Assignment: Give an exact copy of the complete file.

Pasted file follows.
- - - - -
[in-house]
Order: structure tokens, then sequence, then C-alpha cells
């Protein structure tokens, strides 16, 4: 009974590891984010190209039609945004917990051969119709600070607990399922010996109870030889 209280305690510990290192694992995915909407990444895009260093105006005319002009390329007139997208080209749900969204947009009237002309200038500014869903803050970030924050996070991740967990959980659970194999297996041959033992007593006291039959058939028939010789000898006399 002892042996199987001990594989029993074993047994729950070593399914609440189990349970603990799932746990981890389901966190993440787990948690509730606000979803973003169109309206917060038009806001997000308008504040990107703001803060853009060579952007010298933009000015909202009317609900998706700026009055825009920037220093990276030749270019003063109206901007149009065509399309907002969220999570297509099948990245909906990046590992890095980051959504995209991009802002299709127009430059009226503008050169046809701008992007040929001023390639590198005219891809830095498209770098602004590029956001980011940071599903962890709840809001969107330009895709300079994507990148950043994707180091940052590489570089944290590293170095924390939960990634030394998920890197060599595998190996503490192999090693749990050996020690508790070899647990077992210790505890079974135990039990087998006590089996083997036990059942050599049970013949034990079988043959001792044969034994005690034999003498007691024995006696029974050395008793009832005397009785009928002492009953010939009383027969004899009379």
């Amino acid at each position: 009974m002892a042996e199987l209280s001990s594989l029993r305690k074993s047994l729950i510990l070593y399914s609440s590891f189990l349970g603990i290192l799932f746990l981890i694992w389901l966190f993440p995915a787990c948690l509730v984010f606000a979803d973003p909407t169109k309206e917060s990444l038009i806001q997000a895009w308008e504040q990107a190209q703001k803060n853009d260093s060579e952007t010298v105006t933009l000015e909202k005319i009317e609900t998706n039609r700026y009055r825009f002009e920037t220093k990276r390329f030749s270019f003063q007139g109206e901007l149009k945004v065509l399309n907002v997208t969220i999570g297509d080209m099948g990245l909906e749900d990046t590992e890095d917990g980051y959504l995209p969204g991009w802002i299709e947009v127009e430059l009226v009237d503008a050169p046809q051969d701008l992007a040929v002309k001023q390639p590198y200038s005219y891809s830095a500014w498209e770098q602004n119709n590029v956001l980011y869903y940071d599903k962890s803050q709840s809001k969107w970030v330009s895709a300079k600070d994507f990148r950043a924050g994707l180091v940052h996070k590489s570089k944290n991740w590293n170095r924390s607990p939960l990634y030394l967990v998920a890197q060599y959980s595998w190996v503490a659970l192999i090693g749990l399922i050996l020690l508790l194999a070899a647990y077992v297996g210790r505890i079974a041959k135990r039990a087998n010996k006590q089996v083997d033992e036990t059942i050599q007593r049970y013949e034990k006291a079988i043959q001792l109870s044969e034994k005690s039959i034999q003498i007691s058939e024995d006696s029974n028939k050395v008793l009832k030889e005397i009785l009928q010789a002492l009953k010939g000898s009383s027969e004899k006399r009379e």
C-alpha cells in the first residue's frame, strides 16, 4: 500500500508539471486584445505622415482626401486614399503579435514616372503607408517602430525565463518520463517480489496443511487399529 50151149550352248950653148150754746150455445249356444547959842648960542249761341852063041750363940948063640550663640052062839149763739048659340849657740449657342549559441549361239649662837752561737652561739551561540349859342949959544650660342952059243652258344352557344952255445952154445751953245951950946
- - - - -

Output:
[in-house]
Order: structure tokens, then sequence, then C-alpha cells
């Protein structure tokens, strides 16, 4: 009974590891984010190209039609945004917990051969119709600070607990399922010996109870030889 209280305690510990290192694992995915909407990444895009260093105006005319002009390329007139997208080209749900969204947009009237002309200038500014869903803050970030924050996070991740967990959980659970194999297996041959033992007593006291039959058939028939010789000898006399 002892042996199987001990594989029993074993047994729950070593399914609440189990349970603990799932746990981890389901966190993440787990948690509730606000979803973003169109309206917060038009806001997000308008504040990107703001803060853009060579952007010298933009000015909202009317609900998706700026009055825009920037220093990276030749270019003063109206901007149009065509399309907002969220999570297509099948990245909906990046590992890095980051959504995209991009802002299709127009430059009226503008050169046809701008992007040929001023390639590198005219891809830095498209770098602004590029956001980011940071599903962890709840809001969107330009895709300079994507990148950043994707180091940052590489570089944290590293170095924390939960990634030394998920890197060599595998190996503490192999090693749990050996020690508790070899647990077992210790505890079974135990039990087998006590089996083997036990059942050599049970013949034990079988043959001792044969034994005690034999003498007691024995006696029974050395008793009832005397009785009928002492009953010939009383027969004899009379």
């Amino acid at each position: 009974m002892a042996e199987l209280s001990s594989l029993r305690k074993s047994l729950i510990l070593y399914s609440s590891f189990l349970g603990i290192l799932f746990l981890i694992w389901l966190f993440p995915a787990c948690l509730v984010f606000a979803d973003p909407t169109k309206e917060s990444l038009i806001q997000a895009w308008e504040q990107a190209q703001k803060n853009d260093s060579e952007t010298v105006t933009l000015e909202k005319i009317e609900t998706n039609r700026y009055r825009f002009e920037t220093k990276r390329f030749s270019f003063q007139g109206e901007l149009k945004v065509l399309n907002v997208t969220i999570g297509d080209m099948g990245l909906e749900d990046t590992e890095d917990g980051y959504l995209p969204g991009w802002i299709e947009v127009e430059l009226v009237d503008a050169p046809q051969d701008l992007a040929v002309k001023q390639p590198y200038s005219y891809s830095a500014w498209e770098q602004n119709n590029v956001l980011y869903y940071d599903k962890s803050q709840s809001k969107w970030v330009s895709a300079k600070d994507f990148r950043a924050g994707l180091v940052h996070k590489s570089k944290n991740w590293n170095r924390s607990p939960l990634y030394l967990v998920a890197q060599y959980s595998w190996v503490a659970l192999i090693g749990l399922i050996l020690l508790l194999a070899a647990y077992v297996g210790r505890i079974a041959k135990r039990a087998n010996k006590q089996v083997d033992e036990t059942i050599q007593r049970y013949e034990k006291a079988i043959q001792l109870s044969e034994k005690s039959i034999q003498i007691s058939e024995d006696s029974n028939k050395v008793l009832k030889e005397i009785l009928q010789a002492l009953k010939g000898s009383s027969e004899k006399r009379e």
C-alpha cells in the first residue's frame, strides 16, 4: 500500500508539471486584445505622415482626401486614399503579435514616372503607408517602430525565463518520463517480489496443511487399529 50151149550352248950653148150754746150455445249356444547959842648960542249761341852063041750363940948063640550663640052062839149763739048659340849657740449657342549559441549361239649662837752561737652561739551561540349859342949959544650660342952059243652258344352557344952255445952154445751953245951950946